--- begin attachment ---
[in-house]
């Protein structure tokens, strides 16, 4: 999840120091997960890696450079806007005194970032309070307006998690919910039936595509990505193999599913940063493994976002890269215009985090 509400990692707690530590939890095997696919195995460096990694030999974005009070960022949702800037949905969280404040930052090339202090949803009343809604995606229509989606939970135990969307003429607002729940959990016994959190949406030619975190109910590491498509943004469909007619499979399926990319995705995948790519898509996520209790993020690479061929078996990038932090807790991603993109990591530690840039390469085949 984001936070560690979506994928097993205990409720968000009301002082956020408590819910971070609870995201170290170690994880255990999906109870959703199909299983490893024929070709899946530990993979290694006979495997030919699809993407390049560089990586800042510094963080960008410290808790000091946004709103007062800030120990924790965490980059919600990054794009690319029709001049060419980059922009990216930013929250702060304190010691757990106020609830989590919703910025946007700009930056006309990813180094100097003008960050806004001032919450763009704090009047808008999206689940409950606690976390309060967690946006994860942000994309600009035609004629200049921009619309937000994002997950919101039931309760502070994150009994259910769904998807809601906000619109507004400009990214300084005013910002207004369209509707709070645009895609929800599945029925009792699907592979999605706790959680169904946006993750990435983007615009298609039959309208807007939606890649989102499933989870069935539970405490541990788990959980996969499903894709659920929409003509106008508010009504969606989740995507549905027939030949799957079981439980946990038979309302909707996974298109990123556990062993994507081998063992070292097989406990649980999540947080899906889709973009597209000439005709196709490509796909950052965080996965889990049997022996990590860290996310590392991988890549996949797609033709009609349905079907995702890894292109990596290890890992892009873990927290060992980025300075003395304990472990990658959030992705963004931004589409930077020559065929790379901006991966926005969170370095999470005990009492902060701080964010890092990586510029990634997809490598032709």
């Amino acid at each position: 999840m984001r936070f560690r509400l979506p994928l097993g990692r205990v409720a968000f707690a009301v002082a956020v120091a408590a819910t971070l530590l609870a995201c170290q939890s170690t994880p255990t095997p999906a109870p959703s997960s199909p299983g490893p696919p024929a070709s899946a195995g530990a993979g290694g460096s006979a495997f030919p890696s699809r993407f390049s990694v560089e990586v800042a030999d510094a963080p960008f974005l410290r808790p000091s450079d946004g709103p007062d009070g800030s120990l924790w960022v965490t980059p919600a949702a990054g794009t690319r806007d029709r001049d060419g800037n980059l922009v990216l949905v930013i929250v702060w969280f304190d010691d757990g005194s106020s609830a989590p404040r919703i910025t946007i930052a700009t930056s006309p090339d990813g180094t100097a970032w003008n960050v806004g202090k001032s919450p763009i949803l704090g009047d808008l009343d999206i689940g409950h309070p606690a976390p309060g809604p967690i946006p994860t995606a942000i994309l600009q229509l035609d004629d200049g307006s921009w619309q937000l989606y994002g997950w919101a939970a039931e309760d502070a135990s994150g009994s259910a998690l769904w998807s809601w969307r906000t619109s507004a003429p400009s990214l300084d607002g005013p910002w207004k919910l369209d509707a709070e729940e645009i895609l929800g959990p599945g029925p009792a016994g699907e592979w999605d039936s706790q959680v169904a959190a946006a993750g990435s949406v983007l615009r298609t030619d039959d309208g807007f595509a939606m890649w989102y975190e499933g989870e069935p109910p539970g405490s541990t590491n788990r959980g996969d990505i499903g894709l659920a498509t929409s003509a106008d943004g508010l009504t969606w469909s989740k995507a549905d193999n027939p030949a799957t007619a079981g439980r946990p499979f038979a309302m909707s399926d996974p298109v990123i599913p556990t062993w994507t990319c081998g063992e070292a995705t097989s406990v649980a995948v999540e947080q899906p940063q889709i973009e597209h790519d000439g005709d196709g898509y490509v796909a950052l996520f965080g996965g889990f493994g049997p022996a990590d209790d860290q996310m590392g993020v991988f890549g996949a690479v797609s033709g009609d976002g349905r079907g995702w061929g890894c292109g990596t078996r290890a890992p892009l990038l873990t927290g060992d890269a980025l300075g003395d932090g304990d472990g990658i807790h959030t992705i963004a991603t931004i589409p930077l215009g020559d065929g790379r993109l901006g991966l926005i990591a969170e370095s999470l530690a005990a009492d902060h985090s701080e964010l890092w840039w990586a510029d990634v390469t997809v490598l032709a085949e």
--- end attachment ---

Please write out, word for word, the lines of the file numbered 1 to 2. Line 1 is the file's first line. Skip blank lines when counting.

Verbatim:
[in-house]
């Protein structure tokens, strides 16, 4: 999840120091997960890696450079806007005194970032309070307006998690919910039936595509990505193999599913940063493994976002890269215009985090 509400990692707690530590939890095997696919195995460096990694030999974005009070960022949702800037949905969280404040930052090339202090949803009343809604995606229509989606939970135990969307003429607002729940959990016994959190949406030619975190109910590491498509943004469909007619499979399926990319995705995948790519898509996520209790993020690479061929078996990038932090807790991603993109990591530690840039390469085949 984001936070560690979506994928097993205990409720968000009301002082956020408590819910971070609870995201170290170690994880255990999906109870959703199909299983490893024929070709899946530990993979290694006979495997030919699809993407390049560089990586800042510094963080960008410290808790000091946004709103007062800030120990924790965490980059919600990054794009690319029709001049060419980059922009990216930013929250702060304190010691757990106020609830989590919703910025946007700009930056006309990813180094100097003008960050806004001032919450763009704090009047808008999206689940409950606690976390309060967690946006994860942000994309600009035609004629200049921009619309937000994002997950919101039931309760502070994150009994259910769904998807809601906000619109507004400009990214300084005013910002207004369209509707709070645009895609929800599945029925009792699907592979999605706790959680169904946006993750990435983007615009298609039959309208807007939606890649989102499933989870069935539970405490541990788990959980996969499903894709659920929409003509106008508010009504969606989740995507549905027939030949799957079981439980946990038979309302909707996974298109990123556990062993994507081998063992070292097989406990649980999540947080899906889709973009597209000439005709196709490509796909950052965080996965889990049997022996990590860290996310590392991988890549996949797609033709009609349905079907995702890894292109990596290890890992892009873990927290060992980025300075003395304990472990990658959030992705963004931004589409930077020559065929790379901006991966926005969170370095999470005990009492902060701080964010890092990586510029990634997809490598032709």